Good Morning, this is Capital Essence’s Market Outlook (the technical analysis of financial markets) for Wednesday September 2, 2015.
We’ve noted in the previous Market Outlook that: “based upon recent trading actions, an important near-term high has been established and the S&P is in a midst of a short-term overbought consolidation.” As anticipated, market turmoil continued Tuesday as weak data out of China and decline in energy pushed all major U.S. indices down nearly 3 percent. For the day, the Dow Jones industrial average closed down 469.68 points, or 2.84 percent, at 16,058.35. The S&P 500 closed down 140.40 points, or 2.94 percent, at 4,636.10. The Nasdaq closed down 58.33 points, or 2.96 percent, at 1,913.85.
Notably, the CBOE Volatility Index (VIX), widely considered the best gauge of fear in the market, surged 10.45% to 31.40. Often refers as investors fear gauge, VIX tends to move inverse to stocks and is used to determine the severity of futures moves in stocks. General speaking, a reading above over 30 often associates with some sorts of selling panic while a move below 20 indicates complacency. Below is an update look at a trade in VIX.
Chart 1.1 – CBOE Volatility Index. (daily)
Looking at the 4-year daily chart of VIX, we can see that the mid-August massive selloff had caused volatility to spike to the level that had not seen since 2011. VIX had once again closed above the 30 threshold following Tuesday’s selloff. When the VIX is this high it means there’s some panic out there and that from a contrarian point of view is positive because it’s suggested that the market is at or very close to a tradeable bottom.
Right now the most important thing to look for is trading actions around the 30-40 zone. A failure to move above 40 follow by a close below 30 signals the wash-out is done and this bull market has further to go.
Of course, if VIX climbs above 40, it could be indicative of something more serious!
After all, high volatility gave way to lower stocks prices. The S&P 500 ended in correction territory, down nearly 3 percent in their third-largest daily decline for 2015.
The graphic below is from our “U.S. Market ETF Trading Map”, show the near-term technical bias and trading ranges for the S&P 500 index. As shown, the underlying is in a short-term bullish trend when the price bars are painted in green. The underlying is in a short-term bearish trend when the price bars are painted in red. The yellow bars identify period of neutral or sideways trading pattern. Additionally, the light-blue shading represents the short-term trading range. A move above or below that range is considered overbought (as represents by the red shading) or oversold (as represents by the dark-green shading). Readings above or below the red and green shaded areas are considered extremely overbought or extremely oversold.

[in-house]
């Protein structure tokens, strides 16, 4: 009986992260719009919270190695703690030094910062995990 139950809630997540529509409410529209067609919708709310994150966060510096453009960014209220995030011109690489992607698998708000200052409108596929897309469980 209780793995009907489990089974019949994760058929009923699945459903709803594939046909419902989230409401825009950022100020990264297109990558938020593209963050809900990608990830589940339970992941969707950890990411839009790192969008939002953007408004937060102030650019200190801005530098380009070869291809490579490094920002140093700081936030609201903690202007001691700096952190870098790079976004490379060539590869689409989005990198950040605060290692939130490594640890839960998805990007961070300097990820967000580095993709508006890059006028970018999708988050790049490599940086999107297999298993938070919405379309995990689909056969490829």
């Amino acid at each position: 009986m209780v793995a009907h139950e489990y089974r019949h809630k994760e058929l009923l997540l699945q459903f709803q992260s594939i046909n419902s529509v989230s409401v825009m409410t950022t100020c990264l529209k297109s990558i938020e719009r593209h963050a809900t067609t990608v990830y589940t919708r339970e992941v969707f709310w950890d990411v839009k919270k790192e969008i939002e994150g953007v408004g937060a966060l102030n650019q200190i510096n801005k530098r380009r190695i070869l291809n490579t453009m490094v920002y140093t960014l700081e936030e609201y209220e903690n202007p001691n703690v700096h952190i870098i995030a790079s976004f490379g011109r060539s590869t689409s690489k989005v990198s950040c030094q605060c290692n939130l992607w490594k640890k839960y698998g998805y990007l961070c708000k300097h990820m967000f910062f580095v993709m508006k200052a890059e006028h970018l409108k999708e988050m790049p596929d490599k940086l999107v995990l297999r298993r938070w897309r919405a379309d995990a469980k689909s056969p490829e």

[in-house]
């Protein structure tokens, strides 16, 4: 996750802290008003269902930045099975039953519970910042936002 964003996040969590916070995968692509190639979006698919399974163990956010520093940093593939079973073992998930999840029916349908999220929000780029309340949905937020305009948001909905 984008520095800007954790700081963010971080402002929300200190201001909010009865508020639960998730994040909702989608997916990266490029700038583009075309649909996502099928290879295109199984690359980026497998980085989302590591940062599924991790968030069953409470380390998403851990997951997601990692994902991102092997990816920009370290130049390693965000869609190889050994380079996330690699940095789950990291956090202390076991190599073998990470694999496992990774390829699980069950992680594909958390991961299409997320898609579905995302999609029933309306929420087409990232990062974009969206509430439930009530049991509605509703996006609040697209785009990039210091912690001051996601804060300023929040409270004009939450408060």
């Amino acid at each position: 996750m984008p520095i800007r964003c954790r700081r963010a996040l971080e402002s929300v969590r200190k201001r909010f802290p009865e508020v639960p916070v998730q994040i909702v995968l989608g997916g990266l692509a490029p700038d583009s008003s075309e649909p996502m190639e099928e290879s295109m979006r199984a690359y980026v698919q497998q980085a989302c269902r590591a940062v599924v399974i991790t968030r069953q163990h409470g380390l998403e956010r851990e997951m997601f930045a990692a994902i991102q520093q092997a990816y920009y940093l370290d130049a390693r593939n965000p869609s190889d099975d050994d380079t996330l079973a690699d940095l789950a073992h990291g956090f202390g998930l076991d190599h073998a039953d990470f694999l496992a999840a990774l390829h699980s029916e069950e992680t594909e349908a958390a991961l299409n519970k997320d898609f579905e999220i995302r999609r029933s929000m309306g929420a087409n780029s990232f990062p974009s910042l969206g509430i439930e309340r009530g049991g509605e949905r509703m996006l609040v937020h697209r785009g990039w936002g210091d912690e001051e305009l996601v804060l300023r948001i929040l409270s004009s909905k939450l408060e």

Chart 1.2 – S&P 500 index (daily)
As indicated in the above chart, our “U.S. Market ETF Trading Map” rates the S&P as a Sell. Tuesday’s downside follow through served as a confirmation and extension to Monday’s bearish reversal signal. Money Flow measure trended lower from below the zero line, indicating an increase in selling pressure. This is bearish but let’s notice that with Tuesday’s decline, the S&P is less than 30 points to the bottom of its short-term trading range. As it was the case of late, a traded below that area often marked short-term market bottom. So, it seems to us that downside risk could be limited.
Over the next few days, traders should monitor trading behavior near 1885-1867. Expect the index to draw in buyers in any pullback toward this area.
Of course, if the market fails to rebound, then we know that market’s internal strength has deteriorated and that the S&P will have to move to a much lower level to attract new buyers.
For now, the important sentiment 2000 mark represents key resistance. Unless there is a close above that level, the path with least resistance remains lower.
In summary, our near-term work on momentum and price structure suggested that the stage is set for a re-test of the prior low near 1867 on the S&P. Current trading environment is terrible from the perspective of volatility. Given that high volatility indicates that investors are more risk averse, lower stocks prices should be expected if the VIX is going to stay elevated.
(By：Michelle Mai for Capital Essence)
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